Ludwig now retired to the family mountain retreat – Hohenschwangau Castle.
Here he planned a great era of castle building – financed not, as some people have claimed, from the funds of state, but from his own substantial family financial reserves.
However, even these were soon exceeded, and his efforts to redress his debts by pursuit of loans from the noble families of Europe became increasingly hopeless.
Neuschwanstein was designed as a great tribute reflecting the themes of Wagnerian opera. In his support of the composer, we are also indebted to Ludwig II for financing ‘The Ring’ and ‘Parsifal’.
He resolved Wagner’s debts so he could continue composing and instituted the concert hall of Bayreuth and its Wagner concerts.
Installed in Hohenschwangau Castle, Ludwig was able to watch the progress, slower than he had hoped, of the construction of Neuschwanstein Castle, which owes its beautiful design to a set designer for theatre – Christian Jank.
The architects with the task of making this fantasy tangible as a Romanesque Castle were first Eduard Riedel, then Georg Dollman and finally Julius Hofmann – over a period of 23 years.
Eight metres of stone (about 26 feet) had to be removed before the foundations could be secured.
Although appearing ancient, mystical, and ethereal on its mountain perch, Neuschwanstein had many modern conveniences.
These were unsusual and rare at the time:a telephone, forced air central heating, a sliding glass door in the winter-garden and below in the little used kitchen …
… this magnificent and at the time very modern oven...
...complete with a turbine driven roasting spit.
Even in the kitchen, the swan image prevails – here as the tap spigot.
The washing-up room is separate.
You pass the kitchen and service area on the way out of the castle, but from above can look down into the courtyard and at the citadel at the entrance, which was the first part of the castle to be completed.
Although you are not permitted to take photos inside the castle rooms apart from the scullery and kitchen, it is allowable to take photos from the windows.
The Bavarian landscape at its most picturesque is set out here before you, as poetic and lovely as the castle it inspired.
Here the Holy Mother stands on a small ledge framing the view, so one could probably do one’s devotions to the backdrop of God’s great church – the outdoors.
When I took these pictures it was one of those perfect days where the world seems to holding its breath as it awaits the first frost.
In this context, the views were like perfect images of a land you dreamed of once-upon-a-time, now come alive from the storybooks of your childhood.
The town of Hohenschwangau below seemed carved into the countryside at the foot of both castles.
Riding in our carriage back down the mountain, we passed small springs where the water that provided the excellent gravity feed for the castle flowed freely…
..but our horses paused only for essential toilet stops – announced jovially by the carriage driver.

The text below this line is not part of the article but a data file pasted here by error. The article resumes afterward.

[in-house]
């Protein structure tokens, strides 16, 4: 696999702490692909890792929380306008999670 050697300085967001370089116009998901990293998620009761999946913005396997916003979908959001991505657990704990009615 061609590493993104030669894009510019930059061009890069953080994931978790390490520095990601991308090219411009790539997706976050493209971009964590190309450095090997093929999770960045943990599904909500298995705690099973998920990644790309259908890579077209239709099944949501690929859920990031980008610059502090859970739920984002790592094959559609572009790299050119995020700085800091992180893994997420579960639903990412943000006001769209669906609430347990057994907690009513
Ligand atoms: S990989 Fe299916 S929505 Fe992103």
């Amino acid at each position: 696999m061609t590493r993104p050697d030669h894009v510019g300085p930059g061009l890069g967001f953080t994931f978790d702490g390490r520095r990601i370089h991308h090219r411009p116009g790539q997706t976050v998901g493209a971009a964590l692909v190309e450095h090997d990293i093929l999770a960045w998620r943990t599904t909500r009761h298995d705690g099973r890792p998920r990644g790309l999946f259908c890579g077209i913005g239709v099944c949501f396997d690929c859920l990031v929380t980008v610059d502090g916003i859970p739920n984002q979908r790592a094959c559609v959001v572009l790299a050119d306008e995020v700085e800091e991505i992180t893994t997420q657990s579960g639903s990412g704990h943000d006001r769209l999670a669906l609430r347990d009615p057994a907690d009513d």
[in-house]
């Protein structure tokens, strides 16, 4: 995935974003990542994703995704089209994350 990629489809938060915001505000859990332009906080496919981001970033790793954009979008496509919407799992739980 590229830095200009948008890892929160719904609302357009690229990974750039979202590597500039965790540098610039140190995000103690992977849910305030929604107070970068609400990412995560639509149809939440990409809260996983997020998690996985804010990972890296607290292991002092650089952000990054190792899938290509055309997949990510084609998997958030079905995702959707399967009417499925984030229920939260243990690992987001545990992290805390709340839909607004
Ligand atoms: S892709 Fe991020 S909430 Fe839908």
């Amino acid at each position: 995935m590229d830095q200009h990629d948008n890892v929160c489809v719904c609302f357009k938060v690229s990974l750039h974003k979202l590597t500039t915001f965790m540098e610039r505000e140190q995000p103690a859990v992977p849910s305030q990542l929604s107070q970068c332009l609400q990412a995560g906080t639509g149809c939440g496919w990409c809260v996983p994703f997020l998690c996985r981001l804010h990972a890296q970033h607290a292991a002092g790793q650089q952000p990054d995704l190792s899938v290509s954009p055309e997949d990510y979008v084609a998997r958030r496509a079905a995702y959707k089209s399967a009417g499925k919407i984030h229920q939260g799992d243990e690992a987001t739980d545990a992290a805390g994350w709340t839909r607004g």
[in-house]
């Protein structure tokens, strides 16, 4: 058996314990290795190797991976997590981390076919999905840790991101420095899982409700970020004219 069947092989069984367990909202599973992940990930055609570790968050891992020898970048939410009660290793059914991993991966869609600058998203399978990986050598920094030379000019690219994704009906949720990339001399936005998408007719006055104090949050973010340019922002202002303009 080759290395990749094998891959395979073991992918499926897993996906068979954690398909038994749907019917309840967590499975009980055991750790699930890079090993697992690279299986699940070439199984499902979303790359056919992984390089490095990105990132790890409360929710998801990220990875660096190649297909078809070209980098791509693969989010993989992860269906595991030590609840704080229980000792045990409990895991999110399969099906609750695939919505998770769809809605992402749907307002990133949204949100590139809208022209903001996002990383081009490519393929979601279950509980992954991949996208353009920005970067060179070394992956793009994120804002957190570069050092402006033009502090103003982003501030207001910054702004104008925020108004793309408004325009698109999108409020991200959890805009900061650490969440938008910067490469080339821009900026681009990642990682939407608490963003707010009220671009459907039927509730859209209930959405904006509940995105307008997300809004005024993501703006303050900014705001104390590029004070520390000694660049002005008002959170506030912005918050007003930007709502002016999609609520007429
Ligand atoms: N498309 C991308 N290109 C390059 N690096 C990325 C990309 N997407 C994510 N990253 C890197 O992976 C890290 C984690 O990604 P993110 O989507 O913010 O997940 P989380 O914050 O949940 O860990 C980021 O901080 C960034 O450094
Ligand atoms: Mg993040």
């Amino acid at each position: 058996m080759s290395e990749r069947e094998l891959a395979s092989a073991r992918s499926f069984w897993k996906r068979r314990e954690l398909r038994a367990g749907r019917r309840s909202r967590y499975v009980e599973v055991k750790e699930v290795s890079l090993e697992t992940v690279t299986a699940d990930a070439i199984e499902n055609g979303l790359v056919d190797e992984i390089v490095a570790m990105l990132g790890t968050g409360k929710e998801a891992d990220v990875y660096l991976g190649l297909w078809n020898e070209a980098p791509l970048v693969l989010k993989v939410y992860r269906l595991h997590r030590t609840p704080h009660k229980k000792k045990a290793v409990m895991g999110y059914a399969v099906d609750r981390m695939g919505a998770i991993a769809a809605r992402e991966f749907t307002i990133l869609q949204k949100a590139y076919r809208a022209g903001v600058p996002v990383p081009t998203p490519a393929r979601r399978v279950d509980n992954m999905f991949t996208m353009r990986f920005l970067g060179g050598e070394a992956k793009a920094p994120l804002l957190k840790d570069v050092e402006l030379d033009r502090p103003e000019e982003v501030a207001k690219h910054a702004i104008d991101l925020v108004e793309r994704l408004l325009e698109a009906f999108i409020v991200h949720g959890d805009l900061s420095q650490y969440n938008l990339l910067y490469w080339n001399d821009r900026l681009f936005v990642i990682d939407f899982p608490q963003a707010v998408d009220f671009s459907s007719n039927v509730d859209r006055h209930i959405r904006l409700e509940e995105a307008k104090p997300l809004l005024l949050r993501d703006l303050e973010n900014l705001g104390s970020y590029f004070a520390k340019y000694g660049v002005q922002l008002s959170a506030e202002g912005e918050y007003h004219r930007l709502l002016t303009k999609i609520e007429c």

The carriages are pulled by what our coach driver called ‘Bavarian Coach Horses’ – a breed generally thought to be a handsomer version of the English Cart horse.
Probably the most famous stallion of the breed was Hannibal – a magnificent beast who won the award for Grand Champion Stallion (in other words including all breeds) at the 1903 St Louis World’s Fair in America.
The views of Neuschwanstein with which most people are familiar are reputedly only able to be gained by helicopter or glider.
Some lucky people were getting just that view from a helicopter as we plodded away aboard our carriage.
Later, from Hohenschwangau Castle I saw that there was another way to get this view – if you were fearless – as a paraglider swooped down from the mountain top through the cold blueness towards Neuschwanstein.
Also at Hohenschwangau, I was to note that some of those who flew in were more colourful than others.
An appropriately named ‘Monarch’ butterfly rested in the courtyard of Bavaria’s monarchy.
I wondered if Ludwig had also enjoyed watching the butterfly visitors.
It was no wonder that in his isolation, and as King – even just in title – he reacted violently against the envoys sent to advise him he was to relinquish his position as sovereign. He apparently had them seized and locked up, only to be released by sympathetic servants.
Since much of the testimony that was used as evidence against Ludwig came from his staff, this is understandable.
Apparently Ludwig advised servants to run and hide if they saw him coming – and if they could not do so, to stand stock-still and lower their eyes.
If that is the grounds for insanity, there are some high ranking national leaders of this era who have instructed their security staff in a similar fashion – so possibly they would also qualify!
At any rate, for reasons much speculated upon, but certainly with provocation from Ludwig’s scant attention to the duties of his position, the politicians of the time moved to depose their king.
Apparently the final action to do so was prompted from his most trusted servant who instead of giving a letter entrusted to him for Sun King Louis of France instead to German authorities. In it, there was agreement to keep Bavaria out of a future war in return for a sizeable personal loan to Ludwig - or so it is held.